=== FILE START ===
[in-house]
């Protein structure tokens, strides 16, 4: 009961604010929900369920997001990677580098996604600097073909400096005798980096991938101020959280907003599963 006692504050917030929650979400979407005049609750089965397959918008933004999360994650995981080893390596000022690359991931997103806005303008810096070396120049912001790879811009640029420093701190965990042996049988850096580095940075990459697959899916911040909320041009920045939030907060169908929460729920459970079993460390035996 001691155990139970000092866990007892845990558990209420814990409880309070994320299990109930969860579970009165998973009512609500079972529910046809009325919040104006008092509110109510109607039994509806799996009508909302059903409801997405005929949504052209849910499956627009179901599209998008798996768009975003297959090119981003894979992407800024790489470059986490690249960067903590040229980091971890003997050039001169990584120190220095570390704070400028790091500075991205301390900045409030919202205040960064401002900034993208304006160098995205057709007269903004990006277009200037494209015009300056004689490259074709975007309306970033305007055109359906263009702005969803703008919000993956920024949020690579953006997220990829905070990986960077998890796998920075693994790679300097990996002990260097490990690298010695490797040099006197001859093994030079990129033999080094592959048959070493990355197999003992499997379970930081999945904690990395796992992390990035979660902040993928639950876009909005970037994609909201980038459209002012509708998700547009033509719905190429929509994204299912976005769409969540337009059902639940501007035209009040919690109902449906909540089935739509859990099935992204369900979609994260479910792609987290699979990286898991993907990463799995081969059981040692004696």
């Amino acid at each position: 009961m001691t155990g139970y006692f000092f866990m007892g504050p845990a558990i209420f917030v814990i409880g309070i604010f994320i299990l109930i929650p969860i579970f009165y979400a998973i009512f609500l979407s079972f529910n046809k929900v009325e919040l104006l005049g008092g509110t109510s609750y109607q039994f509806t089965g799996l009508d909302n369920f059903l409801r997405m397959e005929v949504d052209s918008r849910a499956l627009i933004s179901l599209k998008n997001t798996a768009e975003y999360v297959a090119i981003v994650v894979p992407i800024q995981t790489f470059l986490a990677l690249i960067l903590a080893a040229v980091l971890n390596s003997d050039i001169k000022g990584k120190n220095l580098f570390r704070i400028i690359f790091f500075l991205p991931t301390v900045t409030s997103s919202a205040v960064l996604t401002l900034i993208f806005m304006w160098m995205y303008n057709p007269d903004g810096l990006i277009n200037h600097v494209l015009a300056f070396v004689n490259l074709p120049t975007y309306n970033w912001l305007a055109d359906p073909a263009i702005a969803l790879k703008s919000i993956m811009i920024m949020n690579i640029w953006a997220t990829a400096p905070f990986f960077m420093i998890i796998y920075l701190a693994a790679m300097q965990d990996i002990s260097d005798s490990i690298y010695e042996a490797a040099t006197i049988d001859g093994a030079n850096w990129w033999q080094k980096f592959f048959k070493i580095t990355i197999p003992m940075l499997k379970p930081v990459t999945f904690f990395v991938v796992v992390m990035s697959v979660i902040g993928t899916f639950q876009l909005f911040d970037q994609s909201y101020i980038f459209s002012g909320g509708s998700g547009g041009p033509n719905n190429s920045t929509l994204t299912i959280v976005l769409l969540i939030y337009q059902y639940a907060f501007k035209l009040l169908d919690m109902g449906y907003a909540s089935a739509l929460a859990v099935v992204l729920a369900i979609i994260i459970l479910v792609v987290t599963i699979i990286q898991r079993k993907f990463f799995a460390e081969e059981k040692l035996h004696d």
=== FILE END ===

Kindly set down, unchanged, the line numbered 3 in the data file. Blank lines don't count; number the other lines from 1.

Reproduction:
């Amino acid at each position: 009961m001691t155990g139970y006692f000092f866990m007892g504050p845990a558990i209420f917030v814990i409880g309070i604010f994320i299990l109930i929650p969860i579970f009165y979400a998973i009512f609500l979407s079972f529910n046809k929900v009325e919040l104006l005049g008092g509110t109510s609750y109607q039994f509806t089965g799996l009508d909302n369920f059903l409801r997405m397959e005929v949504d052209s918008r849910a499956l627009i933004s179901l599209k998008n997001t798996a768009e975003y999360v297959a090119i981003v994650v894979p992407i800024q995981t790489f470059l986490a990677l690249i960067l903590a080893a040229v980091l971890n390596s003997d050039i001169k000022g990584k120190n220095l580098f570390r704070i400028i690359f790091f500075l991205p991931t301390v900045t409030s997103s919202a205040v960064l996604t401002l900034i993208f806005m304006w160098m995205y303008n057709p007269d903004g810096l990006i277009n200037h600097v494209l015009a300056f070396v004689n490259l074709p120049t975007y309306n970033w912001l305007a055109d359906p073909a263009i702005a969803l790879k703008s919000i993956m811009i920024m949020n690579i640029w953006a997220t990829a400096p905070f990986f960077m420093i998890i796998y920075l701190a693994a790679m300097q965990d990996i002990s260097d005798s490990i690298y010695e042996a490797a040099t006197i049988d001859g093994a030079n850096w990129w033999q080094k980096f592959f048959k070493i580095t990355i197999p003992m940075l499997k379970p930081v990459t999945f904690f990395v991938v796992v992390m990035s697959v979660i902040g993928t899916f639950q876009l909005f911040d970037q994609s909201y101020i980038f459209s002012g909320g509708s998700g547009g041009p033509n719905n190429s920045t929509l994204t299912i959280v976005l769409l969540i939030y337009q059902y639940a907060f501007k035209l009040l169908d919690m109902g449906y907003a909540s089935a739509l929460a859990v099935v992204l729920a369900i979609i994260i459970l479910v792609v987290t599963i699979i990286q898991r079993k993907f990463f799995a460390e081969e059981k040692l035996h004696d």